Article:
I probably shouldn’t completely condemn the study because I haven’t finished reading it. Still, I have problems with this Harvard study of Massachusetts land values that appears to conclude that environmental protections, such as ones that keep development away from floodplains and increased septic system requirements, caused an artificial land scarcity and forced up the cost of housing. The problem is that what I’ve read doesn’t address how environmental improvements reduce negative externalities that harm the land value of the broader community. Keeping development out of flood plains and keeping septic systems from failing in particular are hugely beneficial to the broader community. So is the increase in cost due to artificial scarcity, or is it just a reflection of increased environmental benefits? Maybe this is addressed somewhere in the study, but I’ve missed it.
It’s no secret that the San Francisco Bay Area, where the median house price is $350,000, is home to expensive real estate. Developers have often blamed conservationists for the high costs by arguing that making land off-limits for new construction shrinks the area’s housing supply and drives up prices.
But Stanford researchers say that argument holds little water. Only 51,000 more homes would have been built in the southern Bay Area’s Silicon Valley if land had not been set aside by nonprofit groups and the government, they say.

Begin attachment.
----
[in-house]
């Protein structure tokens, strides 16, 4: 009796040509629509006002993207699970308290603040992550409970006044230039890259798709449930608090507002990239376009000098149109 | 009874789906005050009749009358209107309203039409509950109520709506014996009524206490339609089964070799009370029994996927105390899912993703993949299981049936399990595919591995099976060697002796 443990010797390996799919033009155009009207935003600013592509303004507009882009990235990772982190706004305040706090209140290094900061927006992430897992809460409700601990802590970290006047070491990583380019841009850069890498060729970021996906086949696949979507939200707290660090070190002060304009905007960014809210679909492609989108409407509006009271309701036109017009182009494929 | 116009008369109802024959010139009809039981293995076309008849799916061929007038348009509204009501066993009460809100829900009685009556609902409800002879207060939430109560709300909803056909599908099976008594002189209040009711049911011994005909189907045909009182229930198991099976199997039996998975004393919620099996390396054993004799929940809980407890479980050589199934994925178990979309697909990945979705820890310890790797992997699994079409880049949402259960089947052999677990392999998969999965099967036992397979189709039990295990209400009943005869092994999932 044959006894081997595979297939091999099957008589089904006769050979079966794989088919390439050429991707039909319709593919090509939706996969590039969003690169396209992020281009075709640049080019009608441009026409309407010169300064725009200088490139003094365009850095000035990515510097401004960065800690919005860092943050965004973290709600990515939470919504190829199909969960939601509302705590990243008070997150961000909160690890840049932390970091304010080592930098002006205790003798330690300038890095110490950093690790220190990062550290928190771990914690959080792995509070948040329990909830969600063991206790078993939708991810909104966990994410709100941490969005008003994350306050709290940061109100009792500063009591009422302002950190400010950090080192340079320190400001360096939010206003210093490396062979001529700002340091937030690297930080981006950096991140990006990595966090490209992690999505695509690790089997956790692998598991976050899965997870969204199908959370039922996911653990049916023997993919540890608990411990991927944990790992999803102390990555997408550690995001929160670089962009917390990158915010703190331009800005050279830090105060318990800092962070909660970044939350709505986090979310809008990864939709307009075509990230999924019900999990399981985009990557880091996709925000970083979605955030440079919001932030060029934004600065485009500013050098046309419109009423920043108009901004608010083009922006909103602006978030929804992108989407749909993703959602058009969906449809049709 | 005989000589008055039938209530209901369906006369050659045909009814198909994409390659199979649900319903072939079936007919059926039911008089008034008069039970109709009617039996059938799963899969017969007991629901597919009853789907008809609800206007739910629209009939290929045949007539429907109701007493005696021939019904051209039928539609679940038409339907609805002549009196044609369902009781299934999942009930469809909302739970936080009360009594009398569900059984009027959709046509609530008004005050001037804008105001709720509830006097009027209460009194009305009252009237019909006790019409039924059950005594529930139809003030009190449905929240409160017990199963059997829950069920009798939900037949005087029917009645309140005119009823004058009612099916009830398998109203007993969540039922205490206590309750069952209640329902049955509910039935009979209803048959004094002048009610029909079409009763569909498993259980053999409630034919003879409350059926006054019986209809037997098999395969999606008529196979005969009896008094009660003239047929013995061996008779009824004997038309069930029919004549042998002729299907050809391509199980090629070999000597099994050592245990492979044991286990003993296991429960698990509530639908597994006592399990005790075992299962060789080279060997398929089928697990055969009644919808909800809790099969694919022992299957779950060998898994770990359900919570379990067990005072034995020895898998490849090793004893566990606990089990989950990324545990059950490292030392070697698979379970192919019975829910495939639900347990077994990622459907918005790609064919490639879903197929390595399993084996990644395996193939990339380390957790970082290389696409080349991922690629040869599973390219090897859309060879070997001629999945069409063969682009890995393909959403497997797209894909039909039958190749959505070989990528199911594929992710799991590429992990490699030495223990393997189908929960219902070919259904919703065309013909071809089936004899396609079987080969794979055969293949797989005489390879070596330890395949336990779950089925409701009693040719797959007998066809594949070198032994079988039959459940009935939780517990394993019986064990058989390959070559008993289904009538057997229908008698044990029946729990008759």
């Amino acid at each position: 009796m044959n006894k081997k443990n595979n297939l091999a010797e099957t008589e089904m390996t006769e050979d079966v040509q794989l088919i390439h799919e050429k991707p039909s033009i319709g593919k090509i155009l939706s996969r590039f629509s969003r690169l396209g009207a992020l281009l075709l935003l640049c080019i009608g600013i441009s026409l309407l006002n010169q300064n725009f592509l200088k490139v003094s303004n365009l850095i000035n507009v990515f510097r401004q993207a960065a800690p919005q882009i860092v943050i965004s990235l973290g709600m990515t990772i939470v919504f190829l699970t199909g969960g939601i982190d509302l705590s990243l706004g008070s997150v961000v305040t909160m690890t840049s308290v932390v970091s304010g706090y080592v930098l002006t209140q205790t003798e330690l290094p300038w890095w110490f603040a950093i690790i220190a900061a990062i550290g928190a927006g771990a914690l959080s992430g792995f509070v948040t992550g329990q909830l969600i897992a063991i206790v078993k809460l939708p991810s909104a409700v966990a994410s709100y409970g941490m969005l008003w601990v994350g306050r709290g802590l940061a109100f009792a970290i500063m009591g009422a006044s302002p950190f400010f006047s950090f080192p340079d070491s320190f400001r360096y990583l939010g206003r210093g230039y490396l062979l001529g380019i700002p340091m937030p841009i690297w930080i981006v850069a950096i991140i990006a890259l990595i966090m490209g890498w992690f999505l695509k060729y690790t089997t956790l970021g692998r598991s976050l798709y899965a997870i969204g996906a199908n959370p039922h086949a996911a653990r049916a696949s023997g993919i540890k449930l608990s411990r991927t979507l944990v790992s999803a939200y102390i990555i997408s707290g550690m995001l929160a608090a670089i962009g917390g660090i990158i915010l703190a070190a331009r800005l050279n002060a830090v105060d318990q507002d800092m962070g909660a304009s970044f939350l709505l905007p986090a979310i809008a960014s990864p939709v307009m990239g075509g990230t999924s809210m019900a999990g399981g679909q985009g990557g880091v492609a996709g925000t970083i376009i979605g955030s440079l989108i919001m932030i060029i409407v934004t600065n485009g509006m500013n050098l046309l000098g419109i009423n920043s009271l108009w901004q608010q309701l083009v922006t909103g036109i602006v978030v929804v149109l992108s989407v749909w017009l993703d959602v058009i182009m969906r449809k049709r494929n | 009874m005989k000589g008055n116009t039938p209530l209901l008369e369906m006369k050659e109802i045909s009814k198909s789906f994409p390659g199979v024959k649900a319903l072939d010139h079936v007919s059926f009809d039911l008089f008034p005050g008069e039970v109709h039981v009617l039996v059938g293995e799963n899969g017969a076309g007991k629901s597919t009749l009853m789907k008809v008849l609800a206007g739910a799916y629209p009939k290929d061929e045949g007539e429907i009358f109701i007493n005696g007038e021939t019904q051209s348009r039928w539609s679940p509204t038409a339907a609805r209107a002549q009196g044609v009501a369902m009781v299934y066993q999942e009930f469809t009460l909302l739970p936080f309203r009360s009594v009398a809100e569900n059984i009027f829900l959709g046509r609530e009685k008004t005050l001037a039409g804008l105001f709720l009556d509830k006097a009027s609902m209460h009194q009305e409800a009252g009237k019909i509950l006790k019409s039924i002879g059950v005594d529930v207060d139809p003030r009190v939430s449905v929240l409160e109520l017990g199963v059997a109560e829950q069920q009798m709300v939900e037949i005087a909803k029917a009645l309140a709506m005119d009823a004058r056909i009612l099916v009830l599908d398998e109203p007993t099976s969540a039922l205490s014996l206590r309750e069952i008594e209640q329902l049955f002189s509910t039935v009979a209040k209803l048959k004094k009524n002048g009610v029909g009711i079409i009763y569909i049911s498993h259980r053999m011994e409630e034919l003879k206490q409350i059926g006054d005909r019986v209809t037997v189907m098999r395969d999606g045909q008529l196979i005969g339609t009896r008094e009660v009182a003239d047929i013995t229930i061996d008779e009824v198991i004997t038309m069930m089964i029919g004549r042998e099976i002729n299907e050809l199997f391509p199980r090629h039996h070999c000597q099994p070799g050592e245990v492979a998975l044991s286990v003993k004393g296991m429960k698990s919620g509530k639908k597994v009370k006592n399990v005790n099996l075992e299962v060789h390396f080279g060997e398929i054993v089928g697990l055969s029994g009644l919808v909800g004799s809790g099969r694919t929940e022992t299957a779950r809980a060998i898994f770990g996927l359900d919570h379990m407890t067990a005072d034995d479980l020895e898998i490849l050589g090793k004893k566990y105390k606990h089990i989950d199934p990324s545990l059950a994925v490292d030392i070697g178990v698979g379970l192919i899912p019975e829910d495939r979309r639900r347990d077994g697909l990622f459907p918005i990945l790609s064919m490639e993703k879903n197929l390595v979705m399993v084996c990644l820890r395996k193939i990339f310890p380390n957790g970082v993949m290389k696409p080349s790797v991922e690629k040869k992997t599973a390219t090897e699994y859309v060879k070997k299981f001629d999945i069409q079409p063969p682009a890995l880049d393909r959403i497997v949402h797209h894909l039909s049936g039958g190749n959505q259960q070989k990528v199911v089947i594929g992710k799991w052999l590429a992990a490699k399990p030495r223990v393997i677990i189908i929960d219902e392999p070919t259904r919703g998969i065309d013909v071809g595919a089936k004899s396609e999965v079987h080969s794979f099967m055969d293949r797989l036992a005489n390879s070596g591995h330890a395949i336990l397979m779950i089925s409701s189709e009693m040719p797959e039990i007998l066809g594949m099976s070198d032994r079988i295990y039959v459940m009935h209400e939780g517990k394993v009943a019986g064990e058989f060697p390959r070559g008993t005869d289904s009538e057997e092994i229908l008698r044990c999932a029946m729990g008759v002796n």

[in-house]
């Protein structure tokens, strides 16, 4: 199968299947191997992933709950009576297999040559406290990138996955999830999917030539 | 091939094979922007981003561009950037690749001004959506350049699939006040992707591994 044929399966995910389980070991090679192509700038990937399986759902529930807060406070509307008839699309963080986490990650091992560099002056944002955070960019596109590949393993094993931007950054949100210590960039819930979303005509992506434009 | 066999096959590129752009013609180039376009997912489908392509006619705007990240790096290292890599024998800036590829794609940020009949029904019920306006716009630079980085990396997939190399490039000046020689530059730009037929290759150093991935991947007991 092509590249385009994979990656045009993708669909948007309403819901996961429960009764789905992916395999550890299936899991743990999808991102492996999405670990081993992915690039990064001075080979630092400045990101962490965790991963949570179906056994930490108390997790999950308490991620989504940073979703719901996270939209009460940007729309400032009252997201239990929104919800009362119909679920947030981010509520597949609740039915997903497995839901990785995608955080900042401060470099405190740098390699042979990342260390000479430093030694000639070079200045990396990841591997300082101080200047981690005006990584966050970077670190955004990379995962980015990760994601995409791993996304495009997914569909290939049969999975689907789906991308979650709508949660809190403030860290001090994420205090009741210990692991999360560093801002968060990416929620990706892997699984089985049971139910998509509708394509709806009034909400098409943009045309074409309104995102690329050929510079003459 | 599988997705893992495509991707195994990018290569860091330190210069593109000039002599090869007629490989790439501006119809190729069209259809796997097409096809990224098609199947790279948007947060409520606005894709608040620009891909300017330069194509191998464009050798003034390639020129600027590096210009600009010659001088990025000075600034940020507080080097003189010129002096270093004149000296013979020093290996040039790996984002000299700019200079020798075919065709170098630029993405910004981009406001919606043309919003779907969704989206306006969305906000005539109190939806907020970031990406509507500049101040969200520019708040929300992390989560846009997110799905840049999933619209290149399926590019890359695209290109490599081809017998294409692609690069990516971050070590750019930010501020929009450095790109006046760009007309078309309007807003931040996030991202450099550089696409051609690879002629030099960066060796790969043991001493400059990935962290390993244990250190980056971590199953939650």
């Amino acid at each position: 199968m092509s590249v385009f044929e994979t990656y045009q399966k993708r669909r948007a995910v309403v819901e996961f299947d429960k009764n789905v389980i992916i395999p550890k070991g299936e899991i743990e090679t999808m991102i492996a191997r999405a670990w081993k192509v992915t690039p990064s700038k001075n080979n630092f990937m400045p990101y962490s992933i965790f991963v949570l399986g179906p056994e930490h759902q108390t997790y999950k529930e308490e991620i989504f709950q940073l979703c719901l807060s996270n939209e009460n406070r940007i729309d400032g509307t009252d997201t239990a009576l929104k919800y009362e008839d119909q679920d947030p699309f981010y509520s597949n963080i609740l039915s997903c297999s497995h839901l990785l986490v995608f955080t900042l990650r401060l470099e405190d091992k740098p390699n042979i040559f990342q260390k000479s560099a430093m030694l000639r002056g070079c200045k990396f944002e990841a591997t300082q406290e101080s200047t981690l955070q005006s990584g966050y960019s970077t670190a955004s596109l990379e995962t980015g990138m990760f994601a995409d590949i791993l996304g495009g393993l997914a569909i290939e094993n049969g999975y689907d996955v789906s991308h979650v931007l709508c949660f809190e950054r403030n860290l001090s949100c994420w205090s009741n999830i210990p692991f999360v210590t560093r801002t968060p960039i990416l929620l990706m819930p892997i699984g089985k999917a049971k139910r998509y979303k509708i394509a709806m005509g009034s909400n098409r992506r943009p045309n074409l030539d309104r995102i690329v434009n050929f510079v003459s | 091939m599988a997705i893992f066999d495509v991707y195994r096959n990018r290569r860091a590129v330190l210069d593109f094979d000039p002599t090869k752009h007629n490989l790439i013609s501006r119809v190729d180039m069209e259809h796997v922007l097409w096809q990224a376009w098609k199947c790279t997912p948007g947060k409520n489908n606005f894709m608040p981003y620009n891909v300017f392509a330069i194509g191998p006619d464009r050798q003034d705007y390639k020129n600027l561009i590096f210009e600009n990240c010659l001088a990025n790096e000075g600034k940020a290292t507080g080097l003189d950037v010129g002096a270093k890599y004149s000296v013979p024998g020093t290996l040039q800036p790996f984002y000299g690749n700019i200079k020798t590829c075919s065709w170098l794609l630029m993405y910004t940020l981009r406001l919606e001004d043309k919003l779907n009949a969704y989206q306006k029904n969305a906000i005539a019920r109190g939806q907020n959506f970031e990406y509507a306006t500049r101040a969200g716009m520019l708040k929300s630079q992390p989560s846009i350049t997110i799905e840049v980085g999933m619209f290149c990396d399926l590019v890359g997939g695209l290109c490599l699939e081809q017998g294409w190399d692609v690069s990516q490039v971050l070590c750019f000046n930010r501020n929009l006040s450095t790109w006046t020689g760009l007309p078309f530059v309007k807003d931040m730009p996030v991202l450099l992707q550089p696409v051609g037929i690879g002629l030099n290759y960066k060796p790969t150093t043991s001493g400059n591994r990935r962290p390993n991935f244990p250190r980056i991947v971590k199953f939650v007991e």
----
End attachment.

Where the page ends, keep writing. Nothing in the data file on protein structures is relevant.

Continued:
In a study conducted by the university’s Bill Lane Center for the American West, executive directorJon Christensen, sociology graduate student Carrie Denning and landscape ecologist Robert McDonald analyzed whether land conservation efforts in Silicon Valley – which has about 116,000 acres of protected parks, forests, waterfronts and wildlife refuges – have hurt housing development.
Their findings, published online in the journal Biological Conservation, suggest that land protection may not have much of an impact on the number of housing units available in the region. That’s because most of the protected land isn’t suitable for development, they say.